By Michelle Garcia
Originally published on Advocate.com September 21 2009 7:10 PM ET
Spawned by a design student's self-published comic series, My Brain Hurts has garnered a following of devoted fans across the country. The second volume of Liz Baillie’s collection, which was released earlier this month, picks up with its page-turning mix of teen angst, tricky relationships, tested friendships, underground punk shows, and a few harsh realities, all set in New York City's punk underground.
Advocate.com: How did the anthology to your series come about?
Liz Baillie: It started out that I was printing it myself as a mini-comic -- it’s like a Xeroxed, stapled thing that you do yourself. Then I contacted Microcosm Publishing because they already do distribution for mini-comics and zines, so I wanted them to distribute my comic version. They liked it, and after I had been putting out several issues, the earlier issues started to go out of print. Since it’s an ongoing story, it’s kind of hard to follow along, so they approached me about doing a book collection of the first five, at least, just to put something in print so people can read it.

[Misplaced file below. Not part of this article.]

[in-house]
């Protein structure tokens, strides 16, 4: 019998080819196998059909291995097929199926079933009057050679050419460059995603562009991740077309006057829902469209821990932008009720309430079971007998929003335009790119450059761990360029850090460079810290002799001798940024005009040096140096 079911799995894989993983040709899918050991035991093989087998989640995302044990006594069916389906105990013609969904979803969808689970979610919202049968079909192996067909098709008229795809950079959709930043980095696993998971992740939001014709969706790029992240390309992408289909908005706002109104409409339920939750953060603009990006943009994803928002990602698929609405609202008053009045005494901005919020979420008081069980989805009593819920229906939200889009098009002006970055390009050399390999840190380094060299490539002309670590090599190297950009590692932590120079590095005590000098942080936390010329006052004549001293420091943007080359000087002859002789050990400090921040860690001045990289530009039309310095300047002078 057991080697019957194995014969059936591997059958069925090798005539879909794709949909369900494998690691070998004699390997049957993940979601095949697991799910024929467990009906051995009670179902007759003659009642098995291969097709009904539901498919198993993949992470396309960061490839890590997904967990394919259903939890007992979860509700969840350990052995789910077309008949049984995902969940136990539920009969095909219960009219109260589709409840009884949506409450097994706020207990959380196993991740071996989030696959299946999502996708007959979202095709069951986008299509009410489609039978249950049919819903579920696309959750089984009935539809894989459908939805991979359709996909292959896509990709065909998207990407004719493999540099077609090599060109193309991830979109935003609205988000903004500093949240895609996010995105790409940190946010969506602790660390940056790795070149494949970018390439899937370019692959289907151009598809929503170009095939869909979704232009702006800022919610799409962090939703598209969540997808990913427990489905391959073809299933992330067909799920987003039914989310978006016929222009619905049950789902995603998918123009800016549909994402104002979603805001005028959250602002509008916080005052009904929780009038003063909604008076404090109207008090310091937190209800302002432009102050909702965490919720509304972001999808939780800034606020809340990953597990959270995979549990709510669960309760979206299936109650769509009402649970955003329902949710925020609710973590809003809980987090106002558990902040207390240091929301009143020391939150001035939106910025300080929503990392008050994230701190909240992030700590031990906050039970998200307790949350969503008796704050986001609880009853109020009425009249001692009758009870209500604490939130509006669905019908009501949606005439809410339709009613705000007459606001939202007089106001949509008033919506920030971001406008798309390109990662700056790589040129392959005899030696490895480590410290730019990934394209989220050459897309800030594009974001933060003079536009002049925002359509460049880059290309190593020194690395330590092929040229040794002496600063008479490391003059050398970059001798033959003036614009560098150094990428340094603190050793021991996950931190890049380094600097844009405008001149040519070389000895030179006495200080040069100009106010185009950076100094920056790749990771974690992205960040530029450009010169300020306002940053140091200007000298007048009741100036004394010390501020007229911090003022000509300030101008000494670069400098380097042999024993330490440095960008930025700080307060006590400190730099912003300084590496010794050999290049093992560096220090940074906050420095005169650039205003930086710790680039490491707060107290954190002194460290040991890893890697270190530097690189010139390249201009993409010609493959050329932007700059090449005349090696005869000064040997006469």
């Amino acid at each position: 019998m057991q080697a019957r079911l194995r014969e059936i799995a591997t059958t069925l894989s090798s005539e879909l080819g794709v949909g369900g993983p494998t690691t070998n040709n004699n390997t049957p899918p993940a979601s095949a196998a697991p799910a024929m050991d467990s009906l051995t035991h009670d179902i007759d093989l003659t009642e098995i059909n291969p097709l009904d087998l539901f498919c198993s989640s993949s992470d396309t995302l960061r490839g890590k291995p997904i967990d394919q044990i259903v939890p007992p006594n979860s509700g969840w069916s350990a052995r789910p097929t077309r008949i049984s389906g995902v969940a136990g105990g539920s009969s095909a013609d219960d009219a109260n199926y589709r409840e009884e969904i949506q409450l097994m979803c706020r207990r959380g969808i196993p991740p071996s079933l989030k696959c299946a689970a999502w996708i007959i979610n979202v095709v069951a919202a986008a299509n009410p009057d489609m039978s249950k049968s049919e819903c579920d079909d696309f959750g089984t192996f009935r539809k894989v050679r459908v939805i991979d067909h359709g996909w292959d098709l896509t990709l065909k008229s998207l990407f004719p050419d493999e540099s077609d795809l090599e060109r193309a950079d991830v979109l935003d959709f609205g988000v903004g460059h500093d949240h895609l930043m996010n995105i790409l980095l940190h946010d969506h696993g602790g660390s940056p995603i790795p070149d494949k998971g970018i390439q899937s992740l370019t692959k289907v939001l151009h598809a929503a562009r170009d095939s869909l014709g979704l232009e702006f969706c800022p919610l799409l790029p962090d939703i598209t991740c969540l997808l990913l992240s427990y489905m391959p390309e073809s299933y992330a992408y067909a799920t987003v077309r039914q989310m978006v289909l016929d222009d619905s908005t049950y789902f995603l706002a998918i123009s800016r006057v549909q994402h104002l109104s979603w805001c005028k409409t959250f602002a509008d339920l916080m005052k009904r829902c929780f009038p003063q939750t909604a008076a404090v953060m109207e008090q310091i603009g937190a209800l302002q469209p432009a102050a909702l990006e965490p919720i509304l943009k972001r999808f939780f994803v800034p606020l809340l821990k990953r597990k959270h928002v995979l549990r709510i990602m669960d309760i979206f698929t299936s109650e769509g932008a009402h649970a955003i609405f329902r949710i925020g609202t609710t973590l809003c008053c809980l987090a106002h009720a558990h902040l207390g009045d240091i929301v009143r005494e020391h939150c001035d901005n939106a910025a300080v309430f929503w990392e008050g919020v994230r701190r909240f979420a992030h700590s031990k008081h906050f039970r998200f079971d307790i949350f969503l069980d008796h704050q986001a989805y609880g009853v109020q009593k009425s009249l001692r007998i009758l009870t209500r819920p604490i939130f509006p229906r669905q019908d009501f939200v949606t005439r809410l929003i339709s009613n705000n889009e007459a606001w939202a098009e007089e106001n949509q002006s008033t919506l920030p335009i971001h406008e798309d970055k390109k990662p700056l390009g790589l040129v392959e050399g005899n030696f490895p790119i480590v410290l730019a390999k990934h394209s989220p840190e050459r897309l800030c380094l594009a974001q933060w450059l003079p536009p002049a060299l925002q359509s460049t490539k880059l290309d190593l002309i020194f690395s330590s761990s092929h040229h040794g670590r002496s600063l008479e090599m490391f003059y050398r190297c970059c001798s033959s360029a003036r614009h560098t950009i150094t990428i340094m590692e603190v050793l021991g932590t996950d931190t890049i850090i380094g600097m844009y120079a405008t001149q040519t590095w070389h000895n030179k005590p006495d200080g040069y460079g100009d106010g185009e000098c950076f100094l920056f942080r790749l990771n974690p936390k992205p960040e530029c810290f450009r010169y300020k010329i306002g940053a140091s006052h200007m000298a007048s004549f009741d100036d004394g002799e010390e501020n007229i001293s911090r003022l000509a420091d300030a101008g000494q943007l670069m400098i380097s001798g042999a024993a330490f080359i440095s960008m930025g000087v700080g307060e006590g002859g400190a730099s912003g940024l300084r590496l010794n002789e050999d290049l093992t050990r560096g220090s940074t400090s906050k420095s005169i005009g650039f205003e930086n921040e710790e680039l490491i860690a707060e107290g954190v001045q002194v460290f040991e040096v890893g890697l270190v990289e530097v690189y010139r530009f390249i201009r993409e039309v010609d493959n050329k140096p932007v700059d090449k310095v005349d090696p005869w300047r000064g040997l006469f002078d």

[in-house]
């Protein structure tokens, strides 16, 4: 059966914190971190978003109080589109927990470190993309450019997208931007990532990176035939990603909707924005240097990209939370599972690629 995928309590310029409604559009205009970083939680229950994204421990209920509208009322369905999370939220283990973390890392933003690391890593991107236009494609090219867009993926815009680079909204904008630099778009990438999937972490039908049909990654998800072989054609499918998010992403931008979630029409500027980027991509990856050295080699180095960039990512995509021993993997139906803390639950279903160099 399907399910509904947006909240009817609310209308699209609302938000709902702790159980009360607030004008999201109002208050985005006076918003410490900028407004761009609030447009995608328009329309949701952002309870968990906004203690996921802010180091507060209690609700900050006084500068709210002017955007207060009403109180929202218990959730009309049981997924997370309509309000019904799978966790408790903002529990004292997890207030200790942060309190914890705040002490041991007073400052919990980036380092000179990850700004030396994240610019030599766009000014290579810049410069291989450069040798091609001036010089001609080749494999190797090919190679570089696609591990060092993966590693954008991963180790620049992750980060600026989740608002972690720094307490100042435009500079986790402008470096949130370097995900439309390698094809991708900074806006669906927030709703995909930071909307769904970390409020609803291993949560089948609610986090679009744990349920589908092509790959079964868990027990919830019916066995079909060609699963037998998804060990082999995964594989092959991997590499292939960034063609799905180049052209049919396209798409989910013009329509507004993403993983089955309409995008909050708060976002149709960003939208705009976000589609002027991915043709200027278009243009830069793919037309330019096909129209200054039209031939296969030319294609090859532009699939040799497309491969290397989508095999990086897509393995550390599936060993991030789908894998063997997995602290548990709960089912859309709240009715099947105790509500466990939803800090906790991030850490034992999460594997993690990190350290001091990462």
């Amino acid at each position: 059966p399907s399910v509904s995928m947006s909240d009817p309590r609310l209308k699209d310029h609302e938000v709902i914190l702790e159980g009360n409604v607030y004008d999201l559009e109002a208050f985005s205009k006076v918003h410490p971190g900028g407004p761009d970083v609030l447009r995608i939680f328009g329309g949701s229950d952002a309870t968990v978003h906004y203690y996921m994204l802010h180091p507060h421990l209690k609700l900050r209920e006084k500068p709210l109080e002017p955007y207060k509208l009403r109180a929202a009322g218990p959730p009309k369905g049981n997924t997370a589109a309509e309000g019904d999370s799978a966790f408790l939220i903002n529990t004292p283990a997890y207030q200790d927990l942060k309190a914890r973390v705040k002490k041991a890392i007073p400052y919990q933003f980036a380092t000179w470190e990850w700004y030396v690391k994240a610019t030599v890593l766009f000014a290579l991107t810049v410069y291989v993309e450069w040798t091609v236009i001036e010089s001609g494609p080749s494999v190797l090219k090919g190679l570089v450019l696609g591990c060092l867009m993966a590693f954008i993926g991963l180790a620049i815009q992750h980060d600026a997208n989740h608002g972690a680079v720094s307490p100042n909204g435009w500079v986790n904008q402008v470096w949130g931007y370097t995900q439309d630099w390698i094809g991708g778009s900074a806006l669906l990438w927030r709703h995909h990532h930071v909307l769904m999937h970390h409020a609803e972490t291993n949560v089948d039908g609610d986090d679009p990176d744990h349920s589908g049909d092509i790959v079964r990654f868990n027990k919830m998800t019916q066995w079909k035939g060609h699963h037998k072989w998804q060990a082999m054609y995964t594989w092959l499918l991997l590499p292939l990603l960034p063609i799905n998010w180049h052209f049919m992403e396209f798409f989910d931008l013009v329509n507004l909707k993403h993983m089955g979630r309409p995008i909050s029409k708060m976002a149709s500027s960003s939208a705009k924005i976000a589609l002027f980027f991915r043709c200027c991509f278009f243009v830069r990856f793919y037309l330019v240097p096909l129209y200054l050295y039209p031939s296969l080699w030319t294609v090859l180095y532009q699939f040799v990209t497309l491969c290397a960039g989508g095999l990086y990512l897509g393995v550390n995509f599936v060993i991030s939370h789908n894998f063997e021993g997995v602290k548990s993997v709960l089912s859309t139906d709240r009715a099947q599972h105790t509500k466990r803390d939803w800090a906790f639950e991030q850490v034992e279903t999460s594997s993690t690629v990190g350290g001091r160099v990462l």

Why did you choose New York for this story?
I grew up in New York, so when I started doing My Brain Hurts, it was the first long comic I had done. I was still in school -- I went to the School of Visual Arts for cartooning -- so I had been making comics at school. You know, a couple of pages here and there, but I wanted to do a long story, like a book, and serialize it. So the first thing that came to mind was a slice of life with stuff that I’m familiar with. I created characters that were composites of people I’ve known, or experiences that I’ve seen or that have happened to me. I basically created a list of all the different kinds of topics I wanted to cover, and I just kind of broke it into an outline. I really just wanted to make a long story that I hadn’t seen already. I never really read a book that had characters like that. It was all about creating a book that I would want to read.
Yeah, the characters felt authentic. I take it you came up from the punk scene growing up in New York?